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instant gratification!?

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posted on Feb, 23 2018 @ 07:52 AM
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Could this be a factor? Our need to have what we want RIGHT NOW! Kids haven't had to wait for much, or young adults for that matter. I don't want to start sounding like Peepa, and order you off my lawn, but back when I was a kid........microwaves had just come out, we had three channels. No internet. If you wanted something, you planned for it, waited for it. A TV show, it will be on Wednesday night at 8. Wait for it. You need to do some research for a school project? Plan to go to the library the next day, and look up the stuff you need on the microfiche.

I don't know that our advancements are a bad thing, I enjoy all the ability to get whatever I would like NOW. But when kids make snap decisions to do something bad, they are used to making decisions that way, because that's how the world works now.

Am I way off on this? maybe, I was just a thought when seeing a commercial and hearing this song.



What do you think?




posted on Feb, 23 2018 @ 08:00 AM
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a reply to: network dude

amen to that. i remember the good old days, good behavior was rewarded, you had to earn what you got, no entitlement. and patience was virtue because the payoff was gratifying.

the future is bleak for these millenials.



posted on Feb, 23 2018 @ 08:03 AM
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I think you are dead on. I was just saying to my wife, that I am annoyed if I have to wait a week, or month for a certain new movie to come out. But, back in the day we waited a year or more.

The *I want it NOW* syndrome has taken over big time.

I find myself lost in it, yet missing simpler times.



posted on Feb, 23 2018 @ 08:08 AM
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a reply to: network dude

All I hear is the same # happened 40 years ago, only....slower, and more deliberately?

My 5 year old certainly doesn't have my patience.

Nor grammar.

That would be my fault.




posted on Feb, 23 2018 @ 08:18 AM
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originally posted by: sunkuong
a reply to: network dude

All I hear is the same # happened 40 years ago, only....slower, and more deliberately?


Did it though? I just don't remember kids shooting other kids at School. I do remember fights, fist fights. I remember bullys. I remember getting my ass kicked by sister of the kid I decided to bully. But I don't recall even worrying about being shot. We had tornado drills, we even had nuclear drills, where we identified fallout shelters. But no active shooter drills.

Lots of things have changed. Some for the better, some, perhaps not.



posted on Feb, 23 2018 @ 08:20 AM
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a reply to: network dude

Lack of patience and tolerance is conditioned into us. Some of that is by intent.

One way it occurs is thru advertising on TV. Ever notice how they cram as much information into the short commercial time ? That time is expensive so they have to slam you with imagery and noise, fast cutting from one second to another in a cacophony of 'commercialism'.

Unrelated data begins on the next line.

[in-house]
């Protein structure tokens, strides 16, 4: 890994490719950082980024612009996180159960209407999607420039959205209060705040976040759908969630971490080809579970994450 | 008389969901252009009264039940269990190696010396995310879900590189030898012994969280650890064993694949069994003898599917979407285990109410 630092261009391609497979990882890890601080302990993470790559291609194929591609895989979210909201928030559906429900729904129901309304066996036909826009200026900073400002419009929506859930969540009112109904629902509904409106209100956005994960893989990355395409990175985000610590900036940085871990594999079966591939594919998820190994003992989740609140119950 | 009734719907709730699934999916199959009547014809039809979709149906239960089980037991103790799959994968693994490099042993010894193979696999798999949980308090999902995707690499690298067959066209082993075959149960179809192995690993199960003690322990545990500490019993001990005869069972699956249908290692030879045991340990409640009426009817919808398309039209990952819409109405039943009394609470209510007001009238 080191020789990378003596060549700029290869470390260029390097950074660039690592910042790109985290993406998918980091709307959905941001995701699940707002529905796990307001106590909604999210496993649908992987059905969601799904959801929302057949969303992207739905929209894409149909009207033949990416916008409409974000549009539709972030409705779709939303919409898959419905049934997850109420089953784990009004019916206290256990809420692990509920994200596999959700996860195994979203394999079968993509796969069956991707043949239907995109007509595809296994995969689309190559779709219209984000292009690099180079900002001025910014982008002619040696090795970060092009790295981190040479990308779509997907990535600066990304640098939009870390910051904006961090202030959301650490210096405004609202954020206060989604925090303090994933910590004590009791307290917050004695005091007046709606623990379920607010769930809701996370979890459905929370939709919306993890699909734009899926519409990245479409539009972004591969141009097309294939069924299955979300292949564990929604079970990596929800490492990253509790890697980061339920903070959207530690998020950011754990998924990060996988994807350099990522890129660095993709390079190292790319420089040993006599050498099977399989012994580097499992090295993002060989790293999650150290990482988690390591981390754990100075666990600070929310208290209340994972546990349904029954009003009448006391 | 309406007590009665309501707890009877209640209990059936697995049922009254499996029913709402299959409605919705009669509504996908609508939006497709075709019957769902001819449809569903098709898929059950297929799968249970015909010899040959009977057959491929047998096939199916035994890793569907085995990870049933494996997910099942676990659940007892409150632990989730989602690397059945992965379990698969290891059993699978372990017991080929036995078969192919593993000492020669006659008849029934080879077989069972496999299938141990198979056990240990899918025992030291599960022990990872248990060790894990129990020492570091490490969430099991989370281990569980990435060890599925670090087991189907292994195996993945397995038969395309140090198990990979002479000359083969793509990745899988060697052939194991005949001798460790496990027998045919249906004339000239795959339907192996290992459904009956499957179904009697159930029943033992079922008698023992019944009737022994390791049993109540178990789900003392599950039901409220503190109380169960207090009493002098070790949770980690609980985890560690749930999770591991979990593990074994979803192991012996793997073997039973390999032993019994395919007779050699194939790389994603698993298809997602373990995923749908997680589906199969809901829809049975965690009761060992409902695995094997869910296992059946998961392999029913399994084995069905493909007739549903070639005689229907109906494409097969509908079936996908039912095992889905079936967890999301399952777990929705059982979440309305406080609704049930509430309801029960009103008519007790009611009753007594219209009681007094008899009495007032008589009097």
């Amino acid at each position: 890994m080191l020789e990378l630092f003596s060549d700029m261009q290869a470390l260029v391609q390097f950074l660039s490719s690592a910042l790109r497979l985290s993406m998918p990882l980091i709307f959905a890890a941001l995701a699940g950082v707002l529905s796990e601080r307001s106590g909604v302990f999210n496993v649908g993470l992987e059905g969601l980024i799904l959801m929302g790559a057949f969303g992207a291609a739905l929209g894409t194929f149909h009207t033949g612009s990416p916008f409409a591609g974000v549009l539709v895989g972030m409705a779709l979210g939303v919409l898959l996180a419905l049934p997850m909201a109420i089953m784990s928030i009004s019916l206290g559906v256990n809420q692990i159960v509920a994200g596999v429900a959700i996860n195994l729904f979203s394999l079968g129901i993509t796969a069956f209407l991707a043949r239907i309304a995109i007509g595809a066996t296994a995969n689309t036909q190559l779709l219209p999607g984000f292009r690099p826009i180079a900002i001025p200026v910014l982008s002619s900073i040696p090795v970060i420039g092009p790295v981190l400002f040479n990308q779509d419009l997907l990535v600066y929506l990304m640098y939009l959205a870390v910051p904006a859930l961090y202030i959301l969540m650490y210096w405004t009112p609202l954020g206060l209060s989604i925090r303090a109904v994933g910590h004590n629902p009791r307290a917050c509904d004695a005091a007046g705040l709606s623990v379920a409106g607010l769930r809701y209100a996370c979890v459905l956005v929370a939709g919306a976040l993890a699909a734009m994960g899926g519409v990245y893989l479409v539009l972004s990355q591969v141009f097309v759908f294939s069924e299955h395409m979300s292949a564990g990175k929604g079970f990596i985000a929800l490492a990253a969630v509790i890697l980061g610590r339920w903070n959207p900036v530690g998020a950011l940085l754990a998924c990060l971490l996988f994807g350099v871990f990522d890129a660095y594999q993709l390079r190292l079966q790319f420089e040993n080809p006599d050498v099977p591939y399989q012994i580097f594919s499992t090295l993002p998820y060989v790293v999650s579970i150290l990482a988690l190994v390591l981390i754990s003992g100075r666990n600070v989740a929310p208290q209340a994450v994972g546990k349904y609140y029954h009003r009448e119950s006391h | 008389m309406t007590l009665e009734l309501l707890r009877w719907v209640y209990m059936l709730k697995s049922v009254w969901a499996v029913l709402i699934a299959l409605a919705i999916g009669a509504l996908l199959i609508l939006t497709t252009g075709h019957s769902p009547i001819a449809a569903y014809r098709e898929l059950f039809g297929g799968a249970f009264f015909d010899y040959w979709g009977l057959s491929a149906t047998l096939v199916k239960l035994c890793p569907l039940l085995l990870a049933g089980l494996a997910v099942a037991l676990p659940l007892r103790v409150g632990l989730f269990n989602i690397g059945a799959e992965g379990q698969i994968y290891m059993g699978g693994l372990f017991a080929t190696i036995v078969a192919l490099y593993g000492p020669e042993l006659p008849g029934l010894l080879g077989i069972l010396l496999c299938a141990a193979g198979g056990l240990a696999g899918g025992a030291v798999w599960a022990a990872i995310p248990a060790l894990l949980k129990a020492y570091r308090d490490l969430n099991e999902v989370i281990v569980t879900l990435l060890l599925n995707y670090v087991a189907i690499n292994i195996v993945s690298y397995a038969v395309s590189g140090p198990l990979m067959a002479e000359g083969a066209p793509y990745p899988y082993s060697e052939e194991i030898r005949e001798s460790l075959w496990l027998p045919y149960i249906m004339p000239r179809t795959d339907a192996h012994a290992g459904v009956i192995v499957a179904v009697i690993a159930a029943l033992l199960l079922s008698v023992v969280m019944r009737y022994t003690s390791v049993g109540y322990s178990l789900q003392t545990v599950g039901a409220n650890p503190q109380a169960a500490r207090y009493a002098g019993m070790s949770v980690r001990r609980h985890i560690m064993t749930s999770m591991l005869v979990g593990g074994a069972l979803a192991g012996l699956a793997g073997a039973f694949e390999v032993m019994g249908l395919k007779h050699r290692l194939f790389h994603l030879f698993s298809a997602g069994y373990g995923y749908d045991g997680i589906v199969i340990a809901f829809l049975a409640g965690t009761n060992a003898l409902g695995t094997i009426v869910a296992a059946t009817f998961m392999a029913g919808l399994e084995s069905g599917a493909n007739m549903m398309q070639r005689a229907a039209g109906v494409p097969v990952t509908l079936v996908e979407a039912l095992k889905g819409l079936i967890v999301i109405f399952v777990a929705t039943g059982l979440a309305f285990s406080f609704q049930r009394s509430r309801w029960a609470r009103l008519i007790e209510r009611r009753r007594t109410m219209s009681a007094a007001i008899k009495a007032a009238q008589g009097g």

Same with some programming, like cartoons. Ever watch children cartoons? Flash bang zoom editing.

This teaches our children's developing minds to switch from subject to subject too rapidly, trains the mind to have a short attention span and go 'blank'. This is how brainwashing and ads get past our conscious objection, our cognizance.

Thats the whole intent, to subliminally plant a desire for that fast food burger, new phone, Bling, or political message deep into our heads.

The result is what we see; intolerant, impatient, short attention span minds, bouncing around the world like 'automatons' or 'zombies', seemingly without order or direction.

Its a form of hypnotism, keeps us off balance, vulnerable to the next suggestion inspired by flash bang zoom 'programming'.

By the time we 'grow up' we are good minions, all we need is a little 'direction' to point our way for us.
edit on 23-2-2018 by intrptr because: spelling



posted on Feb, 23 2018 @ 08:24 AM
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a reply to: network dude



According to this, it is because among other things, we have forgotten how to learn to have patience.



posted on Feb, 23 2018 @ 08:26 AM
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a reply to: sunkuong

The same stuff did happen in some ways, but patience and social coping were more prevalent. You should look at the video I posted. The guy giving the talk has some great explanations for why things are as messed up as they are. There are several factors for it. Lack of patience is just one.



posted on Feb, 23 2018 @ 08:28 AM
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a reply to: network dude

Star and flag for Queen alone.
You're absolutely right and i weep for this generation. I hope the next generation rectifies what they have done.



posted on Feb, 23 2018 @ 08:40 AM
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a reply to: Perfectenemy

I think we all share responsibility here.



posted on Feb, 23 2018 @ 08:54 AM
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a reply to: network dude

I truly applaud the thought you are putting in to this issue, and when I first read your OP I was nodding my head in agreement. Every new thing is almost immediately obselete in this technology-driven, fast-paced society. Choices seem to be made very poorly, with no real regard for the present (real world), let alone a future.

Then I realized that most of these bad ones have been planned, some for quite a long time. I don't think that particular issue applies to the horrific phenomenon of mass murder.

Let's keep the dialogue going though, because so many times when this happens we talk, and talk, for a couple of weeks, tweak the legislation, and then forget about it until the next one happens.

I've given it plenty of thought also, and have definitely realized that we are no where near the root of the problem when we are discussing the means used to carry it out while ignoring the impetus.